Rita Blalock, a McDonald’s cook in Raleigh, North Carolina, prays for a $15 minimum. Blalock, who earns $10 an hour after nearly 10 years at McDonald’s, said she often relies on food pantries and can’t afford her $200 rent every two weeks at a rooming house. “Fortunately, I can eat free at work,” said Blalock, whose work schedule has been cut to 20 hours many weeks.
Asked what a $15 minimum would mean, Blalock, 54, said: “Oh my God, I could afford rent. I could eat a little better. I could finally buy me some clothes.”
Blalock has participated in many of the Fight for $15’s one-day strikes. “I feel if it doesn’t pass in [Biden’s] first 100 days, it’s going to be swept under the rug,” she said.
A $15 minimum faces strong Republican opposition from senators including Pat Toomey, Republican of Pennsylvania, who has said that “if the federal government mandates a universal $15 minimum wage, many low-income Americans will lose their current jobs and find fewer job opportunities in the future.”
Michael Saltsman, managing director of the Employment Policies Institute, a corporate-backed research group, also said it would be a bad time to enact a $15 minimum.
“You’ve got a lot of businesses hanging from a thread,” he said. “A $15 minimum is an irresponsible proposal at any time, and it’s particularly so right now.”
Saltsman said the Senate should not vote on a $15 minimum via reconciliation, arguing that its budgetary effect would be minimal. With the Senate divided 50-50, he questioned whether Democrats could muster 50 votes for a $15 minimum, suggesting that centrist Democrats like Joe Manchin of West Virginia might balk at it.
Bill Dauster, a top aide to former Senate majority leader Harry Reid, wrote in a recent editorial that raising the minimum would have clear budgetary effects and could be voted on through reconciliation.
Many Republicans say the federal minimum should remain at $7.25, leaving any increases to individual states. Walmart chief Doug McMillon says that if there is a minimum wage increase, it should take “geographic differences” into account, considering the differing costs of living in, say, California and Mississippi.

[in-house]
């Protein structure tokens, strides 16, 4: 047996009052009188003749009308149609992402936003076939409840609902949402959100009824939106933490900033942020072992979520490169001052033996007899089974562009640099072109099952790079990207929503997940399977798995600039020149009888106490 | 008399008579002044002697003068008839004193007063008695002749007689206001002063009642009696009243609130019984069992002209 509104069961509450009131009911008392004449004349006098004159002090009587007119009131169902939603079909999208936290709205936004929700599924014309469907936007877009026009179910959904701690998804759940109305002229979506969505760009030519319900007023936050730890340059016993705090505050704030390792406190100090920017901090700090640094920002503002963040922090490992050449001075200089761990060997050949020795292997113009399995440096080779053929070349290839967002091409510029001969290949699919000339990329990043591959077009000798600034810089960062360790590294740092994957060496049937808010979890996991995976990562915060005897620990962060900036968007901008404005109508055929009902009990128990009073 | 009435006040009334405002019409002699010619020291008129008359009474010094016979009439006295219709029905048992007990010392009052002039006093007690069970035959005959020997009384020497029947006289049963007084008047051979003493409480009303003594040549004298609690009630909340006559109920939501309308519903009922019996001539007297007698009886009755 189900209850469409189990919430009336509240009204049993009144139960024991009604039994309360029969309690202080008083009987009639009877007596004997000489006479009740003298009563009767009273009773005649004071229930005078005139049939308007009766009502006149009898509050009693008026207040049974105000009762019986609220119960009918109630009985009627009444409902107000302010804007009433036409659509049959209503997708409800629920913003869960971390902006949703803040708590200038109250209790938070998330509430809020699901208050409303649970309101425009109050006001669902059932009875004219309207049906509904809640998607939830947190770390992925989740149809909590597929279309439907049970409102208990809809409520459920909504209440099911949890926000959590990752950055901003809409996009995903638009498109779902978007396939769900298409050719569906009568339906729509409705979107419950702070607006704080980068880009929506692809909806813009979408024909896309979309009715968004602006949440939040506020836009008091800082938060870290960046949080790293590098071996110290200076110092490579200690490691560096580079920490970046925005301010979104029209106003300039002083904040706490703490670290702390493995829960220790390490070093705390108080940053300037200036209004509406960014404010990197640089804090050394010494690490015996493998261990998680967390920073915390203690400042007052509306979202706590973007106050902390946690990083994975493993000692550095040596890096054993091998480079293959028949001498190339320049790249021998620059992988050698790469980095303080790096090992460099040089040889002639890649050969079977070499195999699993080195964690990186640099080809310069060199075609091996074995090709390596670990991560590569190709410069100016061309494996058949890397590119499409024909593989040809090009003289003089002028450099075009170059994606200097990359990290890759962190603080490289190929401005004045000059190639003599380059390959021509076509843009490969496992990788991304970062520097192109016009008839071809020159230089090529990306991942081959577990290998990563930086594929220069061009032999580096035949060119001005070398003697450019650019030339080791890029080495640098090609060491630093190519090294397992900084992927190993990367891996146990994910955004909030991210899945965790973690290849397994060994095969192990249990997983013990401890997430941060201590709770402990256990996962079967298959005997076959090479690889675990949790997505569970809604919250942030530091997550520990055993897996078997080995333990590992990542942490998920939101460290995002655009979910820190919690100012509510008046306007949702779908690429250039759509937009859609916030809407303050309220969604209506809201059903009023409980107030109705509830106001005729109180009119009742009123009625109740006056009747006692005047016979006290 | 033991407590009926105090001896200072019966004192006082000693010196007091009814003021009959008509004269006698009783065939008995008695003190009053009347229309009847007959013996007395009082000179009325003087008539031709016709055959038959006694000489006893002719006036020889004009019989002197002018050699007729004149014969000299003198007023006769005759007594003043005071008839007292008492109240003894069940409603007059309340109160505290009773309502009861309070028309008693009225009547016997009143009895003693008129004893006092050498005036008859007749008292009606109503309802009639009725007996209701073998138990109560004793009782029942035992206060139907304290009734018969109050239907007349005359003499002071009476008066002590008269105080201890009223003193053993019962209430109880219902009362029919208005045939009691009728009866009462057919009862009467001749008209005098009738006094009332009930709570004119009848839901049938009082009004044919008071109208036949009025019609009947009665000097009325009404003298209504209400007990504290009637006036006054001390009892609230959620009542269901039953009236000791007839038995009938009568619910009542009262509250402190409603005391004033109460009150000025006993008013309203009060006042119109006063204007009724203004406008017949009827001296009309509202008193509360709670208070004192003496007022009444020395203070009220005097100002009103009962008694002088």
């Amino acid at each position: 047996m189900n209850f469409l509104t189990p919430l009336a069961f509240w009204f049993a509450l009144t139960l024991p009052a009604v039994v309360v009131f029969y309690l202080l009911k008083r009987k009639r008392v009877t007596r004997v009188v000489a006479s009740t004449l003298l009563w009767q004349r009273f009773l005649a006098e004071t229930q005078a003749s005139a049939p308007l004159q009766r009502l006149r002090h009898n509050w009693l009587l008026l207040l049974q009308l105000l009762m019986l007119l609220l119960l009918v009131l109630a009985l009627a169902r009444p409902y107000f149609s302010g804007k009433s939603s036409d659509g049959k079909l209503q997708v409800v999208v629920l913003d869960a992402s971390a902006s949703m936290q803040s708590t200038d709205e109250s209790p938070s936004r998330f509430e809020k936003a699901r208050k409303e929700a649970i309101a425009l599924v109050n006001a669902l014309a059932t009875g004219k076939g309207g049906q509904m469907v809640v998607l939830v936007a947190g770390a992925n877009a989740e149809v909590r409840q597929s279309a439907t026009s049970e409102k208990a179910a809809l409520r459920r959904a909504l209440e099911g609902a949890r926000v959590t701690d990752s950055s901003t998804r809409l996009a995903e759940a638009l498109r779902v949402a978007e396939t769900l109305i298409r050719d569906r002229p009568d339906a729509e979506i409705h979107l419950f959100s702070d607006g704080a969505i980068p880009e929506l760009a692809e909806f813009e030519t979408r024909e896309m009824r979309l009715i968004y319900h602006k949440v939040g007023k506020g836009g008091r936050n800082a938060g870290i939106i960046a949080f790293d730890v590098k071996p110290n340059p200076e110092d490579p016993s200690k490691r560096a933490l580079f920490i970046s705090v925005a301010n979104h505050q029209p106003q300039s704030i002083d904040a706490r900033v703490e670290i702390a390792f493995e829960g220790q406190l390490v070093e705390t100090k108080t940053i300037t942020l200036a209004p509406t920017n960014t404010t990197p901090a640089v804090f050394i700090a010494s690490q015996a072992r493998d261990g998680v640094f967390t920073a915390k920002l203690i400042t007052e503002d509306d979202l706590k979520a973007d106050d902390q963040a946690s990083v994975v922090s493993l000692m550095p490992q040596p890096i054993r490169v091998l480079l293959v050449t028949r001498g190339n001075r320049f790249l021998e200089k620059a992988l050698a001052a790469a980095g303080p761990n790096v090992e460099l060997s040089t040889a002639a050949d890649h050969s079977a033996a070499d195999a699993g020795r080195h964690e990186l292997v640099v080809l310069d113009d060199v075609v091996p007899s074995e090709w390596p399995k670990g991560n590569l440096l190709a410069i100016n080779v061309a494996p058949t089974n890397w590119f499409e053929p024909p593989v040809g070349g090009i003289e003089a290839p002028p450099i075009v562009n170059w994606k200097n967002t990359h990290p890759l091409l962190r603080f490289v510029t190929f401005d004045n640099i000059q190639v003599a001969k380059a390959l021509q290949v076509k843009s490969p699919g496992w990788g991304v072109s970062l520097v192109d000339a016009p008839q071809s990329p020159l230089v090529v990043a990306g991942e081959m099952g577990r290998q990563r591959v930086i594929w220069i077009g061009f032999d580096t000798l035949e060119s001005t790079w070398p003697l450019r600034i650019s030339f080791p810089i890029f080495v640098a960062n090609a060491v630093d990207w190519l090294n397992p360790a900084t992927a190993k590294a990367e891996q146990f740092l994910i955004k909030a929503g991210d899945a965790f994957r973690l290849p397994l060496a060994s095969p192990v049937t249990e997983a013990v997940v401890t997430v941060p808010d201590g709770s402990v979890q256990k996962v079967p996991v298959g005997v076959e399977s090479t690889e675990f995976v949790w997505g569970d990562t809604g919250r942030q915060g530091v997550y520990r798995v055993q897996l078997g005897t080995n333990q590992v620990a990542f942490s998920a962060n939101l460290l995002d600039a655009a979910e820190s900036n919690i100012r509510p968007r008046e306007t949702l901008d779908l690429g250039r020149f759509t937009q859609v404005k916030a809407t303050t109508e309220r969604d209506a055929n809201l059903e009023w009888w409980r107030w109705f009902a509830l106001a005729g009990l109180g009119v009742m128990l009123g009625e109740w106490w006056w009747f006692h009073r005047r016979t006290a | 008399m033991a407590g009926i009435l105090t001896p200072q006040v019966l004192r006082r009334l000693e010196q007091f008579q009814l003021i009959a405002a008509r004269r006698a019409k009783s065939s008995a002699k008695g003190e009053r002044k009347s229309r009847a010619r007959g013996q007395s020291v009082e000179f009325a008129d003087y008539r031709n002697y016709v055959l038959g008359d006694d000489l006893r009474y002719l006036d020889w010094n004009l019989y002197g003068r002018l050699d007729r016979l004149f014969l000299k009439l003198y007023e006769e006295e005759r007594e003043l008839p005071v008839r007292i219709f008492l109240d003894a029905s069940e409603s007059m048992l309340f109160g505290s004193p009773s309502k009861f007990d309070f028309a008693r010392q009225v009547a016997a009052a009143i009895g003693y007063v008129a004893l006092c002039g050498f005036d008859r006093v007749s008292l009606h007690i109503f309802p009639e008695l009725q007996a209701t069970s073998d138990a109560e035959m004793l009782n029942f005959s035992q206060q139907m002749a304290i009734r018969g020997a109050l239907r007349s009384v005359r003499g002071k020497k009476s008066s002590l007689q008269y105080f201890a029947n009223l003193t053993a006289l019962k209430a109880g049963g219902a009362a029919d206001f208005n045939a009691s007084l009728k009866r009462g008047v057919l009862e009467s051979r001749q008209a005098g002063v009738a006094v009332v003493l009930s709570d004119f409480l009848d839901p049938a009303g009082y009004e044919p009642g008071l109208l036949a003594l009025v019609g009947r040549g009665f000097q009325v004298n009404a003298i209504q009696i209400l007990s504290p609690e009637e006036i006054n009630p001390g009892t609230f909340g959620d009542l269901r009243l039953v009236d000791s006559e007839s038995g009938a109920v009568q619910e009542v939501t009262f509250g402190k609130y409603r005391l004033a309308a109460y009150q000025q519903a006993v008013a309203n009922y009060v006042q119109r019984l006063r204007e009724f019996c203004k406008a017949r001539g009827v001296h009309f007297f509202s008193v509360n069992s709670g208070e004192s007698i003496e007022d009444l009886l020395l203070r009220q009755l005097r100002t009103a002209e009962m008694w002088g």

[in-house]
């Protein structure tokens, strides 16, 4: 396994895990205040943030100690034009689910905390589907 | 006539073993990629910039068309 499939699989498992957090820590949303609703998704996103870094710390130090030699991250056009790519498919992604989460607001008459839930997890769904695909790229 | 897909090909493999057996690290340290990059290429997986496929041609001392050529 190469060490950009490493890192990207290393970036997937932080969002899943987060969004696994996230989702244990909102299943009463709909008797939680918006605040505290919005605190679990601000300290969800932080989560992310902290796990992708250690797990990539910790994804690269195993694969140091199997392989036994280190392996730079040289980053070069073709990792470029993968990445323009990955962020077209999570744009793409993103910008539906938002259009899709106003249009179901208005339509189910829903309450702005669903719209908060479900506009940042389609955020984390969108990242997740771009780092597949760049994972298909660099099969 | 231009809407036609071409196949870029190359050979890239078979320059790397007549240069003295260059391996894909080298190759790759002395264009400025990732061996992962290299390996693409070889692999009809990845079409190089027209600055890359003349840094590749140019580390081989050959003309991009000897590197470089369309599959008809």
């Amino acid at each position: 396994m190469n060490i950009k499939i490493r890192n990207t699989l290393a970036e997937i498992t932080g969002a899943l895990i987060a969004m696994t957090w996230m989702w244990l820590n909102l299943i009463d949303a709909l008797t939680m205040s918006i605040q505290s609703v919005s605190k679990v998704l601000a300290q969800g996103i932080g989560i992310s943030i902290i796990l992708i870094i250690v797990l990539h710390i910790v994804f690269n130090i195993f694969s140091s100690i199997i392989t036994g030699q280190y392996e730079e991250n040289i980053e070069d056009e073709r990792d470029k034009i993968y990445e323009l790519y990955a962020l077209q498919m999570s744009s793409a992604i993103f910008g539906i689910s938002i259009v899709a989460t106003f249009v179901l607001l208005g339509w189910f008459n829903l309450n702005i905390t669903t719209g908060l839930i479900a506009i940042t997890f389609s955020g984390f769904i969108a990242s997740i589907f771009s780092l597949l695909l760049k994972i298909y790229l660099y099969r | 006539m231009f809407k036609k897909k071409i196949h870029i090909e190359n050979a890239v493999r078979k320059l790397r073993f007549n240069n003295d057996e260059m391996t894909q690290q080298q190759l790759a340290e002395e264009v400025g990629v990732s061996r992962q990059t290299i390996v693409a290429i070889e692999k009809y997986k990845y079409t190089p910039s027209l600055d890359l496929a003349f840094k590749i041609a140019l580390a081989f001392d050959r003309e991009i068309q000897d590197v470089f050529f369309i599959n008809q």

The Congressional Budget Office forecast that 1.3 million workers would become jobless due to an increase to $15. That study also forecast that 27 million workers would receive pay increases thanks to a $15 minimum, and the number of people in poverty would decline by 1.3 million.
Arindrajit Dube, an economics professor at the University of Massachusetts, Amherst, said a review of economic studies shows that “more ambitious minimum wage policies have yet to produce any clear impact on jobs, even though it has certainly raised wages and reduced inequality”.
“Overall, the body of literature shows it has very little effect on low-wage jobs,” Dube said. “My work shows it leads to a reduction in poverty and increased family earnings, and maybe 35¢ on the dollar goes back to the government through reduced public assistance.”
Differing with Dube, economists David Neumark and Peter Shirley, in a newly released review of minimum wage research, conclude that “most of the evidence indicates the opposite – that minimum wages reduce low-skilled employment,” with the strongest effects on teens, young adults and the less-educated.
Senator Sanders said it’s outrageous that the purchasing power of the minimum wage has declined 30% since the late 1960s. “The fact that President Biden moved aggressively on this is important to the workers who will benefit,” Sanders said.
“It signals to the entire country that workers cannot continue to live on starvation wages, and I hope that message gets out to employers all across the country.”